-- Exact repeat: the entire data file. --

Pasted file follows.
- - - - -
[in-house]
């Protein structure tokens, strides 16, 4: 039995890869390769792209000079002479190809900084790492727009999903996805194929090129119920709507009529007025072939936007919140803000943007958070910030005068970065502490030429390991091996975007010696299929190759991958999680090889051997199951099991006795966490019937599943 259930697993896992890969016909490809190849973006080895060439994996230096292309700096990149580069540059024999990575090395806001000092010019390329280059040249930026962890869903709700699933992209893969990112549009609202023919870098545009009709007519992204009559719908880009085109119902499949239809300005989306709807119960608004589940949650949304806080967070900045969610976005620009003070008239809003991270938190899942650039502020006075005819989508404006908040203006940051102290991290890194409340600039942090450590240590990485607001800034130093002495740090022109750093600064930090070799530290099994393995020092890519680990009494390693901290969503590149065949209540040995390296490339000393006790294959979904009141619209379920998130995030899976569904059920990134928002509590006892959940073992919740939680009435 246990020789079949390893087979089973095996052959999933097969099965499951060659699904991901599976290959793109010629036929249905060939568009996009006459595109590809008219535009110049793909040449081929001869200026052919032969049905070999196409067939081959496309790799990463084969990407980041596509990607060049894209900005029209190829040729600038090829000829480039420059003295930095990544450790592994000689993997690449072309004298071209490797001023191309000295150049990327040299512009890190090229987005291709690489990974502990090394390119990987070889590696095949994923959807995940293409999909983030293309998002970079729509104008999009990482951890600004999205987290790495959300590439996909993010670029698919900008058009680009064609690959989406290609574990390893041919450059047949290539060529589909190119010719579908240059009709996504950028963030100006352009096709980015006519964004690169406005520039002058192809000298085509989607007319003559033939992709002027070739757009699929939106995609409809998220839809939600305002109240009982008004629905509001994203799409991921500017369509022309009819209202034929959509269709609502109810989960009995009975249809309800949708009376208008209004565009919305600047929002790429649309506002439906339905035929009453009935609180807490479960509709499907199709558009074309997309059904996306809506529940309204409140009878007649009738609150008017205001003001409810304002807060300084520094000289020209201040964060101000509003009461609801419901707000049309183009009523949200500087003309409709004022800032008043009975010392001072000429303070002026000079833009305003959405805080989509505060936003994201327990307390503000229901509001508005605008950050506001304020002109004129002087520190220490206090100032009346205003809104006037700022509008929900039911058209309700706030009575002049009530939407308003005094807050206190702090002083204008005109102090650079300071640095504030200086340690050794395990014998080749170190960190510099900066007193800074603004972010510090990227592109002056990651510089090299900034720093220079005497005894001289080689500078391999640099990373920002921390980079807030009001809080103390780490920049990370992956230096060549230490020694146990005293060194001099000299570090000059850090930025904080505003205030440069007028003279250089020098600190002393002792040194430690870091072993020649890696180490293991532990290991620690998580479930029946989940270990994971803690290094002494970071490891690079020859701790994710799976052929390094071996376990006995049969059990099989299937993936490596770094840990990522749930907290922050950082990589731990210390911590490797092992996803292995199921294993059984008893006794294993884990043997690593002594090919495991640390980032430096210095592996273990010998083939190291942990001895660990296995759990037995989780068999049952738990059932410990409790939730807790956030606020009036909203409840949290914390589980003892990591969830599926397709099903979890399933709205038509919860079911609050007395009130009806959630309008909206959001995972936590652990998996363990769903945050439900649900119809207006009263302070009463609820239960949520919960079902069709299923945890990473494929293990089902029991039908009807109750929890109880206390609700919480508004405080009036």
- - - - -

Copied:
[in-house]
């Protein structure tokens, strides 16, 4: 039995890869390769792209000079002479190809900084790492727009999903996805194929090129119920709507009529007025072939936007919140803000943007958070910030005068970065502490030429390991091996975007010696299929190759991958999680090889051997199951099991006795966490019937599943 259930697993896992890969016909490809190849973006080895060439994996230096292309700096990149580069540059024999990575090395806001000092010019390329280059040249930026962890869903709700699933992209893969990112549009609202023919870098545009009709007519992204009559719908880009085109119902499949239809300005989306709807119960608004589940949650949304806080967070900045969610976005620009003070008239809003991270938190899942650039502020006075005819989508404006908040203006940051102290991290890194409340600039942090450590240590990485607001800034130093002495740090022109750093600064930090070799530290099994393995020092890519680990009494390693901290969503590149065949209540040995390296490339000393006790294959979904009141619209379920998130995030899976569904059920990134928002509590006892959940073992919740939680009435 246990020789079949390893087979089973095996052959999933097969099965499951060659699904991901599976290959793109010629036929249905060939568009996009006459595109590809008219535009110049793909040449081929001869200026052919032969049905070999196409067939081959496309790799990463084969990407980041596509990607060049894209900005029209190829040729600038090829000829480039420059003295930095990544450790592994000689993997690449072309004298071209490797001023191309000295150049990327040299512009890190090229987005291709690489990974502990090394390119990987070889590696095949994923959807995940293409999909983030293309998002970079729509104008999009990482951890600004999205987290790495959300590439996909993010670029698919900008058009680009064609690959989406290609574990390893041919450059047949290539060529589909190119010719579908240059009709996504950028963030100006352009096709980015006519964004690169406005520039002058192809000298085509989607007319003559033939992709002027070739757009699929939106995609409809998220839809939600305002109240009982008004629905509001994203799409991921500017369509022309009819209202034929959509269709609502109810989960009995009975249809309800949708009376208008209004565009919305600047929002790429649309506002439906339905035929009453009935609180807490479960509709499907199709558009074309997309059904996306809506529940309204409140009878007649009738609150008017205001003001409810304002807060300084520094000289020209201040964060101000509003009461609801419901707000049309183009009523949200500087003309409709004022800032008043009975010392001072000429303070002026000079833009305003959405805080989509505060936003994201327990307390503000229901509001508005605008950050506001304020002109004129002087520190220490206090100032009346205003809104006037700022509008929900039911058209309700706030009575002049009530939407308003005094807050206190702090002083204008005109102090650079300071640095504030200086340690050794395990014998080749170190960190510099900066007193800074603004972010510090990227592109002056990651510089090299900034720093220079005497005894001289080689500078391999640099990373920002921390980079807030009001809080103390780490920049990370992956230096060549230490020694146990005293060194001099000299570090000059850090930025904080505003205030440069007028003279250089020098600190002393002792040194430690870091072993020649890696180490293991532990290991620690998580479930029946989940270990994971803690290094002494970071490891690079020859701790994710799976052929390094071996376990006995049969059990099989299937993936490596770094840990990522749930907290922050950082990589731990210390911590490797092992996803292995199921294993059984008893006794294993884990043997690593002594090919495991640390980032430096210095592996273990010998083939190291942990001895660990296995759990037995989780068999049952738990059932410990409790939730807790956030606020009036909203409840949290914390589980003892990591969830599926397709099903979890399933709205038509919860079911609050007395009130009806959630309008909206959001995972936590652990998996363990769903945050439900649900119809207006009263302070009463609820239960949520919960079902069709299923945890990473494929293990089902029991039908009807109750929890109880206390609700919480508004405080009036």